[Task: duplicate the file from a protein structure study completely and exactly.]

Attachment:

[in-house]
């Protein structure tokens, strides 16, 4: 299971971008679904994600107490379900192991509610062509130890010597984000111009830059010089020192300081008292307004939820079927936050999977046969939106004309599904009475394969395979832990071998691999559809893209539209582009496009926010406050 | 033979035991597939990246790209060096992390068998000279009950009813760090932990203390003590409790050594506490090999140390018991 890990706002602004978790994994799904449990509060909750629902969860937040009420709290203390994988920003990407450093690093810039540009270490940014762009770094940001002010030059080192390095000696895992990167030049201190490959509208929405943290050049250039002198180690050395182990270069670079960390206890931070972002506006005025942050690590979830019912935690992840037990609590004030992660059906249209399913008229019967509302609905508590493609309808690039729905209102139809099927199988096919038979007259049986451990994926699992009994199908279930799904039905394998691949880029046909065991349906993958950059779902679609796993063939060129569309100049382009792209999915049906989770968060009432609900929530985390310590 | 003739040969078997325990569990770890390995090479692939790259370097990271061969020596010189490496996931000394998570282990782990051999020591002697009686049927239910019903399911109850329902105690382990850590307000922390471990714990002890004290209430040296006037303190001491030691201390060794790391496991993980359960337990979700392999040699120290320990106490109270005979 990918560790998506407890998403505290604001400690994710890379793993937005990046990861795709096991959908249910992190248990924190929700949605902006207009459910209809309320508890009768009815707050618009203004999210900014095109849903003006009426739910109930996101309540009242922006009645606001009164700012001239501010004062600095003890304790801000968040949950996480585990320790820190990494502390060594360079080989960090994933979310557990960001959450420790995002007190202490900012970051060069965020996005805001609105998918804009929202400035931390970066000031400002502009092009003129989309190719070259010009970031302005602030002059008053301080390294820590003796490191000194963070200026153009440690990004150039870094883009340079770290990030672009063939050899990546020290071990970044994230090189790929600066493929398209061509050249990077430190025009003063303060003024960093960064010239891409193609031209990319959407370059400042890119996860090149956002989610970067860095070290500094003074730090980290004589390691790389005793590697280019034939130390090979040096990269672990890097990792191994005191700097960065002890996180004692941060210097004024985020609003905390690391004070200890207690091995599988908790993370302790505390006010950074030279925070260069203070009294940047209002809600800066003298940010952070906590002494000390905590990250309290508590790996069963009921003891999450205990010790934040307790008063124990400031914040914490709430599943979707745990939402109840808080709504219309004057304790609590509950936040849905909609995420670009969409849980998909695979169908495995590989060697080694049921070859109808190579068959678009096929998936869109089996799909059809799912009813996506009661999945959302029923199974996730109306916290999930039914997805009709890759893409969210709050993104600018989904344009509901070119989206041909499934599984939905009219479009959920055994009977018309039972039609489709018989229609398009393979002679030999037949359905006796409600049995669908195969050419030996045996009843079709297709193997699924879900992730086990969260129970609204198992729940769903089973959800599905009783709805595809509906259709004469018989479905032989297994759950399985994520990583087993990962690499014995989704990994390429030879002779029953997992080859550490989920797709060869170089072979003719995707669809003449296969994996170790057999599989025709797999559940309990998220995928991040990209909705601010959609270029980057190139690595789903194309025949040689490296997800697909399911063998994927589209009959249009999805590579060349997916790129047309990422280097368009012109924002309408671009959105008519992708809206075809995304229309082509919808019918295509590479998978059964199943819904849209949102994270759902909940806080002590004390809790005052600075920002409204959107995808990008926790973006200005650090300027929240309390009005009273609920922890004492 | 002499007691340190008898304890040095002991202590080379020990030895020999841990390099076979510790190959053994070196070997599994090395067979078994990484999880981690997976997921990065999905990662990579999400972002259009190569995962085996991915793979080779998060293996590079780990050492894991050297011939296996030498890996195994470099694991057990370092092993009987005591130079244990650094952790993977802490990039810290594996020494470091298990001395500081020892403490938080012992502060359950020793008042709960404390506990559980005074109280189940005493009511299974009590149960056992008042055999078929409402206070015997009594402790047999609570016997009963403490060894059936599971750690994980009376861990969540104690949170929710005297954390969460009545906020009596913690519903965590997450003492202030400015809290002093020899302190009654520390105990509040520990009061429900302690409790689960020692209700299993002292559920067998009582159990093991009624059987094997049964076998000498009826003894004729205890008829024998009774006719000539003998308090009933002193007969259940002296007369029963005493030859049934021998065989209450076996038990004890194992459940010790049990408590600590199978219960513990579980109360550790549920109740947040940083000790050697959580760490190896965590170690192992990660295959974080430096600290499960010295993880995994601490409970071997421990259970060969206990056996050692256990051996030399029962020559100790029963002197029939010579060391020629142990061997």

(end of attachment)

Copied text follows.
[in-house]
């Protein structure tokens, strides 16, 4: 299971971008679904994600107490379900192991509610062509130890010597984000111009830059010089020192300081008292307004939820079927936050999977046969939106004309599904009475394969395979832990071998691999559809893209539209582009496009926010406050 | 033979035991597939990246790209060096992390068998000279009950009813760090932990203390003590409790050594506490090999140390018991 890990706002602004978790994994799904449990509060909750629902969860937040009420709290203390994988920003990407450093690093810039540009270490940014762009770094940001002010030059080192390095000696895992990167030049201190490959509208929405943290050049250039002198180690050395182990270069670079960390206890931070972002506006005025942050690590979830019912935690992840037990609590004030992660059906249209399913008229019967509302609905508590493609309808690039729905209102139809099927199988096919038979007259049986451990994926699992009994199908279930799904039905394998691949880029046909065991349906993958950059779902679609796993063939060129569309100049382009792209999915049906989770968060009432609900929530985390310590 | 003739040969078997325990569990770890390995090479692939790259370097990271061969020596010189490496996931000394998570282990782990051999020591002697009686049927239910019903399911109850329902105690382990850590307000922390471990714990002890004290209430040296006037303190001491030691201390060794790391496991993980359960337990979700392999040699120290320990106490109270005979 990918560790998506407890998403505290604001400690994710890379793993937005990046990861795709096991959908249910992190248990924190929700949605902006207009459910209809309320508890009768009815707050618009203004999210900014095109849903003006009426739910109930996101309540009242922006009645606001009164700012001239501010004062600095003890304790801000968040949950996480585990320790820190990494502390060594360079080989960090994933979310557990960001959450420790995002007190202490900012970051060069965020996005805001609105998918804009929202400035931390970066000031400002502009092009003129989309190719070259010009970031302005602030002059008053301080390294820590003796490191000194963070200026153009440690990004150039870094883009340079770290990030672009063939050899990546020290071990970044994230090189790929600066493929398209061509050249990077430190025009003063303060003024960093960064010239891409193609031209990319959407370059400042890119996860090149956002989610970067860095070290500094003074730090980290004589390691790389005793590697280019034939130390090979040096990269672990890097990792191994005191700097960065002890996180004692941060210097004024985020609003905390690391004070200890207690091995599988908790993370302790505390006010950074030279925070260069203070009294940047209002809600800066003298940010952070906590002494000390905590990250309290508590790996069963009921003891999450205990010790934040307790008063124990400031914040914490709430599943979707745990939402109840808080709504219309004057304790609590509950936040849905909609995420670009969409849980998909695979169908495995590989060697080694049921070859109808190579068959678009096929998936869109089996799909059809799912009813996506009661999945959302029923199974996730109306916290999930039914997805009709890759893409969210709050993104600018989904344009509901070119989206041909499934599984939905009219479009959920055994009977018309039972039609489709018989229609398009393979002679030999037949359905006796409600049995669908195969050419030996045996009843079709297709193997699924879900992730086990969260129970609204198992729940769903089973959800599905009783709805595809509906259709004469018989479905032989297994759950399985994520990583087993990962690499014995989704990994390429030879002779029953997992080859550490989920797709060869170089072979003719995707669809003449296969994996170790057999599989025709797999559940309990998220995928991040990209909705601010959609270029980057190139690595789903194309025949040689490296997800697909399911063998994927589209009959249009999805590579060349997916790129047309990422280097368009012109924002309408671009959105008519992708809206075809995304229309082509919808019918295509590479998978059964199943819904849209949102994270759902909940806080002590004390809790005052600075920002409204959107995808990008926790973006200005650090300027929240309390009005009273609920922890004492 | 002499007691340190008898304890040095002991202590080379020990030895020999841990390099076979510790190959053994070196070997599994090395067979078994990484999880981690997976997921990065999905990662990579999400972002259009190569995962085996991915793979080779998060293996590079780990050492894991050297011939296996030498890996195994470099694991057990370092092993009987005591130079244990650094952790993977802490990039810290594996020494470091298990001395500081020892403490938080012992502060359950020793008042709960404390506990559980005074109280189940005493009511299974009590149960056992008042055999078929409402206070015997009594402790047999609570016997009963403490060894059936599971750690994980009376861990969540104690949170929710005297954390969460009545906020009596913690519903965590997450003492202030400015809290002093020899302190009654520390105990509040520990009061429900302690409790689960020692209700299993002292559920067998009582159990093991009624059987094997049964076998000498009826003894004729205890008829024998009774006719000539003998308090009933002193007969259940002296007369029963005493030859049934021998065989209450076996038990004890194992459940010790049990408590600590199978219960513990579980109360550790549920109740947040940083000790050697959580760490190896965590170690192992990660295959974080430096600290499960010295993880995994601490409970071997421990259970060969206990056996050692256990051996030399029962020559100790029963002197029939010579060391020629142990061997």